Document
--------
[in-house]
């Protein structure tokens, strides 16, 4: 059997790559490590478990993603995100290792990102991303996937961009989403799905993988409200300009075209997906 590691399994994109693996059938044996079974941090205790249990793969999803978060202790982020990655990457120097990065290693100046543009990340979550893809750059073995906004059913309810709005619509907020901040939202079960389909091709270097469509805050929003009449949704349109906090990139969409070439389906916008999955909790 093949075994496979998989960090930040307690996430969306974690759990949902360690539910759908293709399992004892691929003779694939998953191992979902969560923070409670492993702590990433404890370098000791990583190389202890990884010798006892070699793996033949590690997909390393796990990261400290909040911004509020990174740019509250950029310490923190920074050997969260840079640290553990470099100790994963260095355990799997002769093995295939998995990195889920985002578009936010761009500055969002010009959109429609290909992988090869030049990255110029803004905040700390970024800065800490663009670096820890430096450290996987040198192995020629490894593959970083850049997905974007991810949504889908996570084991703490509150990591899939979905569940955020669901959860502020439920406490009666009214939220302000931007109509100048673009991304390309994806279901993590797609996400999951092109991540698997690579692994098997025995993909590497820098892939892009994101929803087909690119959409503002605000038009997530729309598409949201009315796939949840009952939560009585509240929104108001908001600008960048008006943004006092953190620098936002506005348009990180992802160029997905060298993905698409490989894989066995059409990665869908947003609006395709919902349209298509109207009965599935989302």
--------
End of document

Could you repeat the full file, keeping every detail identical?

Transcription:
[in-house]
């Protein structure tokens, strides 16, 4: 059997790559490590478990993603995100290792990102991303996937961009989403799905993988409200300009075209997906 590691399994994109693996059938044996079974941090205790249990793969999803978060202790982020990655990457120097990065290693100046543009990340979550893809750059073995906004059913309810709005619509907020901040939202079960389909091709270097469509805050929003009449949704349109906090990139969409070439389906916008999955909790 093949075994496979998989960090930040307690996430969306974690759990949902360690539910759908293709399992004892691929003779694939998953191992979902969560923070409670492993702590990433404890370098000791990583190389202890990884010798006892070699793996033949590690997909390393796990990261400290909040911004509020990174740019509250950029310490923190920074050997969260840079640290553990470099100790994963260095355990799997002769093995295939998995990195889920985002578009936010761009500055969002010009959109429609290909992988090869030049990255110029803004905040700390970024800065800490663009670096820890430096450290996987040198192995020629490894593959970083850049997905974007991810949504889908996570084991703490509150990591899939979905569940955020669901959860502020439920406490009666009214939220302000931007109509100048673009991304390309994806279901993590797609996400999951092109991540698997690579692994098997025995993909590497820098892939892009994101929803087909690119959409503002605000038009997530729309598409949201009315796939949840009952939560009585509240929104108001908001600008960048008006943004006092953190620098936002506005348009990180992802160029997905060298993905698409490989894989066995059409990665869908947003609006395709919902349209298509109207009965599935989302």